After eight hours of negotiations Wednesday, architect Daniel Libeskind and developer Larry Silverstein made an agreement over the reconstruction of the World Trade Center. The accord states that the spire will be developed “in a manner consistent with the Libeskind vision.”
As part of the agreement, Silverstein’s personal architect, David M. Childs, was appointed lead designer and project manager. Childs, an associate of the Skidmore, Owings & Merrill architectural firm, was a rival of Libeskind in the World Trade Center design competition.
Libeskind, who devised the master plan for a 1,776-foot glass spire, was originally ridiculed by Silverstein as creating acres of unusable floor space. He will serve as a collaborating architect during the initial design.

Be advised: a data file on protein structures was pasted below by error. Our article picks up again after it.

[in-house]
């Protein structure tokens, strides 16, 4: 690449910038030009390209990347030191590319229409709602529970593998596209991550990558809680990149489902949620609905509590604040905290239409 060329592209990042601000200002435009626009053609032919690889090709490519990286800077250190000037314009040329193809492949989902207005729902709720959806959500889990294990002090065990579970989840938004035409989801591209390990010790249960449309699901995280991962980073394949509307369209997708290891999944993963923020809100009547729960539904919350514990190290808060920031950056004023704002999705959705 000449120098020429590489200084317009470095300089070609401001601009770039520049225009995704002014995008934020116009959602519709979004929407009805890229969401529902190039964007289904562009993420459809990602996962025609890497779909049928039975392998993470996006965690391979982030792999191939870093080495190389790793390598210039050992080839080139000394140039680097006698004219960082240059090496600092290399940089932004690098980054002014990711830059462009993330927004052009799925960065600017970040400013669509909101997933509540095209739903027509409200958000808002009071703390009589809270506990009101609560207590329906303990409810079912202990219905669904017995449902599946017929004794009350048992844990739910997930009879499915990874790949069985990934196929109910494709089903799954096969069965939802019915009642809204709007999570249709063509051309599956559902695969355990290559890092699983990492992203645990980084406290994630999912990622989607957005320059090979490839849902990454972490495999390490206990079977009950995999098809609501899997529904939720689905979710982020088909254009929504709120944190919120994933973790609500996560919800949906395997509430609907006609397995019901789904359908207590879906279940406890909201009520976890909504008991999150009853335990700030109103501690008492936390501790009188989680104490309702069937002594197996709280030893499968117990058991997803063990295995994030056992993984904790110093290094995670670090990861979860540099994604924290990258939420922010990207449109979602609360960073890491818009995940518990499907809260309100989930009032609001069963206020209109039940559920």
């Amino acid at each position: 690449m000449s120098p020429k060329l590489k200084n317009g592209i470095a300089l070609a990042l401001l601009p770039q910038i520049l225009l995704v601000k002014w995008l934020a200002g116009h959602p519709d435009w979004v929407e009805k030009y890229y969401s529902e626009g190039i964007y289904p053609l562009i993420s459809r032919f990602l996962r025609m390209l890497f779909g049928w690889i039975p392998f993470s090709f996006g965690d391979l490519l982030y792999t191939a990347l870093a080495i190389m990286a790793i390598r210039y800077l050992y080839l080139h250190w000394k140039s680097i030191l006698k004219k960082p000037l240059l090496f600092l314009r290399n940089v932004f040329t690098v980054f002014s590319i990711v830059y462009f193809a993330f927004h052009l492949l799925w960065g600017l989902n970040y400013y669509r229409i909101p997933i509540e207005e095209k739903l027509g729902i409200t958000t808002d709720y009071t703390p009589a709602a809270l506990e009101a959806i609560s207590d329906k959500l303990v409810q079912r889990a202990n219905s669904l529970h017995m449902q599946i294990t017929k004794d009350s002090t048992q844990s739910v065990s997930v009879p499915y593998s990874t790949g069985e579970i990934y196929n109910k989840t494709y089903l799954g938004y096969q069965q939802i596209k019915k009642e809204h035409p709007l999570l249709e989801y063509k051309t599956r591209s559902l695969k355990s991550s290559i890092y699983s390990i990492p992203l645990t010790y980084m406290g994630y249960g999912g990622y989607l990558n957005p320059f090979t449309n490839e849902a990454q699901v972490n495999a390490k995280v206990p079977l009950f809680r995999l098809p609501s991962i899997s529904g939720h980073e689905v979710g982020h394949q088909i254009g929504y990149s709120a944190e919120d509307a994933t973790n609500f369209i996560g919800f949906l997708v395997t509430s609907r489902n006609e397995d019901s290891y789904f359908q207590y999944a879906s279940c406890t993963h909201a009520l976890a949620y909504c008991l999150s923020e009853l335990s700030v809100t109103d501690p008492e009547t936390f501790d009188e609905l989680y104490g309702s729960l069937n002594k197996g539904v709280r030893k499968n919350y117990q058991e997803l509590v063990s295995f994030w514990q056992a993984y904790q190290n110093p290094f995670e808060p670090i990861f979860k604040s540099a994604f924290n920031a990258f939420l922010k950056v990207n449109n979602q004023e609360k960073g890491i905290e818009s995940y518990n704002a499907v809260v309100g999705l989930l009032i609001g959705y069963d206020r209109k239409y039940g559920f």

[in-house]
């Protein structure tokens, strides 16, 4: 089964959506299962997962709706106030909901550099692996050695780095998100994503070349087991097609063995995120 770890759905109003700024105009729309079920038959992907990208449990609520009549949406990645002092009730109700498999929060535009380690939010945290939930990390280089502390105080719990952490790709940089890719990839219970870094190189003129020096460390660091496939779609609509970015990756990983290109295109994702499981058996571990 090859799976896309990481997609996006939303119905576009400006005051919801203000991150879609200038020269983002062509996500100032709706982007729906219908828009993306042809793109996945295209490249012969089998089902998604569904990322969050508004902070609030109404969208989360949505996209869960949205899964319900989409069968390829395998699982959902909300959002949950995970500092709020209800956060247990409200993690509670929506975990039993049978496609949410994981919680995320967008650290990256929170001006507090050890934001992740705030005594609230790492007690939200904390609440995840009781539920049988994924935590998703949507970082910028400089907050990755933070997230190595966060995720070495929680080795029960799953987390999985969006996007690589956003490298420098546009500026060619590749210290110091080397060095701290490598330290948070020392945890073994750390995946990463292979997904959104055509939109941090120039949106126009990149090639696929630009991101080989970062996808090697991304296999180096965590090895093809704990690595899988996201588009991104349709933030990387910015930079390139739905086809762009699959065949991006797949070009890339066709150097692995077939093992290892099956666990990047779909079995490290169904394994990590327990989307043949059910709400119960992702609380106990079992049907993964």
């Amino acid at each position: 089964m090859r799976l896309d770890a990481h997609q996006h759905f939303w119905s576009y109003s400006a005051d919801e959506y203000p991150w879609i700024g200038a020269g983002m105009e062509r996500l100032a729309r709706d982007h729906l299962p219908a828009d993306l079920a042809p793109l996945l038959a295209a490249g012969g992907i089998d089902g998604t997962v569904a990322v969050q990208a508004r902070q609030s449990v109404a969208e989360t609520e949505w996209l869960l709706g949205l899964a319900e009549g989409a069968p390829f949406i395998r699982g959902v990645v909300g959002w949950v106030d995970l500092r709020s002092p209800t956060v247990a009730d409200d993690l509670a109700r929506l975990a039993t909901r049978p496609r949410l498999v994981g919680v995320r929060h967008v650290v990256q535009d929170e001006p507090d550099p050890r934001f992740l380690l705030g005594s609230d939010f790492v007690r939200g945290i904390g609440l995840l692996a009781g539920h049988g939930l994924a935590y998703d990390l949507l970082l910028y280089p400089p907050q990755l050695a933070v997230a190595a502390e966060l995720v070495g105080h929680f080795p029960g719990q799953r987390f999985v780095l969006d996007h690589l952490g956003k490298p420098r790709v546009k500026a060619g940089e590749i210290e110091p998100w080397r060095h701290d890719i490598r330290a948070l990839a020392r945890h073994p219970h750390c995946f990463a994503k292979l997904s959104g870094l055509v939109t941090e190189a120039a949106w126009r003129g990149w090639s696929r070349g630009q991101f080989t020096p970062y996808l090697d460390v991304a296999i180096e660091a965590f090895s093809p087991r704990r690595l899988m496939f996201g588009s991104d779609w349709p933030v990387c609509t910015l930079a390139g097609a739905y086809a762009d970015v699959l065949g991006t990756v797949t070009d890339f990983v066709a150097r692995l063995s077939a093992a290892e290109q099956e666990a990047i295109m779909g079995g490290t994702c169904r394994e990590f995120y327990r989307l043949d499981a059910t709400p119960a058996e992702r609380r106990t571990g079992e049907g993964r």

As part of the collaboration between Libeskind, Childs and Silverstein, the parties still must determine how much the building will represent Libeskind’s renderings and where the spire will be placed. Libeskind’s design has the tower nestled against the side of the 70-story office building, but Silverstein and Childs would like to consider a more conventional and less costly plan: centering the spire over the office building itself. Silverstein and Childs would also like to move the tower closer to a transportation hub that is currently under construction.